by Sharon Florentine

Are tech giants really diversifying their workforce?

Sep 02, 2015
ComplianceIT LeadershipRelationship Building

It's laudable that so many Silicon Valley firms committed to increasing diversity in their workforce, but there's still a long way to go. looks at eight Silicon Valley titans' most recent statistics to see how they're faring a year after pledging to improve diversity.rn

Are tech giants really diversifying their workforce?

Google’s 2014 ‘mea culpa,’ in which it publicly owned up to its startling lack of workforce diversity and vowed to change, set off a firestorm in Silicon Valley and sparked a welcome conversation in the IT industry. By May of 2015, when Google released its (largely unchanged) demographics, many other IT heavyweights had joined in, pledging to increase their own workforce diversity and publicize data to hold themselves accountable to applicants, employees and customers.

Here, gathers global gender representation data and U.S.-based workforce ethnicity data on eight Silicon Valley stalwarts to gauge just how successful these diversity initiatives have been.

Methodology: The number of employees is either reported from the companies themselves, or is available through public records or publicly available stockholder information. Data on gender and race/ethnicity is compiled from each company’s self-reporting. Data on gender is measured globally, while race/ethnicity data applies to the U.S. workforce only due to differing privacy/reporting/census reporting statues.

Google’s Diversity Numbers

Google Diversity Numbers

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Google’s first year after publicly announcing its diversity numbers wasn’t spectacular, but there was evidence of progress. Google reported that 21 percent of its tech hires year-over-year were women, and that the hiring of black and Hispanic Googlers outpaced the company’s overall hiring. Based on overall January 2015 numbers, the company’s demographics, based on approximately 57,000 employees, look like the chart shown here.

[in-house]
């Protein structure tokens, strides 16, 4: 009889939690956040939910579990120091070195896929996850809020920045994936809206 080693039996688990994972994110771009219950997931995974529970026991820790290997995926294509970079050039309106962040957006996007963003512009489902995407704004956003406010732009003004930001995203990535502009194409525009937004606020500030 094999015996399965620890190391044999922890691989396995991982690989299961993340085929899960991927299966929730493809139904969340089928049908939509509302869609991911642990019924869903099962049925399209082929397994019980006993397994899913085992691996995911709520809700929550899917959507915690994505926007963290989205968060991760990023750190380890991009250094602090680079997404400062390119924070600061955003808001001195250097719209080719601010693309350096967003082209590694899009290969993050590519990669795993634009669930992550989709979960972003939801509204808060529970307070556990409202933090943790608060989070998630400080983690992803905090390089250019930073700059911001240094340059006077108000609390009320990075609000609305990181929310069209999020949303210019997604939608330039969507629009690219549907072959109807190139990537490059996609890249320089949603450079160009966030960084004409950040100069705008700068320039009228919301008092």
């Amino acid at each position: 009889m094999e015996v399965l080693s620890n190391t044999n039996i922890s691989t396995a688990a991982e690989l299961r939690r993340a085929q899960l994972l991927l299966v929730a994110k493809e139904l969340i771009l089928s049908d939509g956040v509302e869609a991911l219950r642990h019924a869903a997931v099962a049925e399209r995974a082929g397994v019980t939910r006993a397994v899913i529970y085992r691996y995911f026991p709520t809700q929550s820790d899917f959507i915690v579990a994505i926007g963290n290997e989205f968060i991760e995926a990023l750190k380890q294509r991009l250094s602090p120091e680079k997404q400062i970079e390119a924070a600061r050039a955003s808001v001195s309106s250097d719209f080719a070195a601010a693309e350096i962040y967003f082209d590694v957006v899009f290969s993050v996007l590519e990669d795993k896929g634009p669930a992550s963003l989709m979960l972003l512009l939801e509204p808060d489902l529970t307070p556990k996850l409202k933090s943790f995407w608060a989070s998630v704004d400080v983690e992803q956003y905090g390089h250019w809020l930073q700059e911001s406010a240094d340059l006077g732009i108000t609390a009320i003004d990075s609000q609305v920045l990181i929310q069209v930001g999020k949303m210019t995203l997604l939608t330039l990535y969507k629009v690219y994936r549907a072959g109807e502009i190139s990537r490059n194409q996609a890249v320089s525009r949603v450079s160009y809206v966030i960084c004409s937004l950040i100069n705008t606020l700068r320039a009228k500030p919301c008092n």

Men: 70% Women: 30% White: 60% Black: 2 % Hispanic: 3% Asian: 31% Other: less than 1%


Facebook diversity numbers

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The social media giant has seen modest gains in diversity over the last year, with a 1 percent increase in its global, overall female workforce year-over-year and a slight increase in the percentage of its workforce who identifies as Asian. Based on the numbers, though, the percentage of its black workforce has remained unchanged at 2 percent. Here’s the most recent demographic data, all 11,000 employees, from June 2015.

Men: 68% Women: 32% White: 55% Black: 2% Hispanic: 4% Asian: 36% Other: 0%



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The professional social media networking and content publishing site went transparent with its diversity stats around the same time Facebook did, in June of 2014. Since then, director of global inclusion Sandy Hoffman reports, 43 percent of LinkedIn’s hires have been women, and there’s been an increase in representation in leadership roles among Asian women and men of 2 percent. LinkedIn’s most recent demographics of their approximately 8700 employees looks like this.

Men: 58% Women: 42% White: 56% Black: 2% Hispanic: 4% Asian: 37% Other: less than 1%


Pinterest Diversity Numbers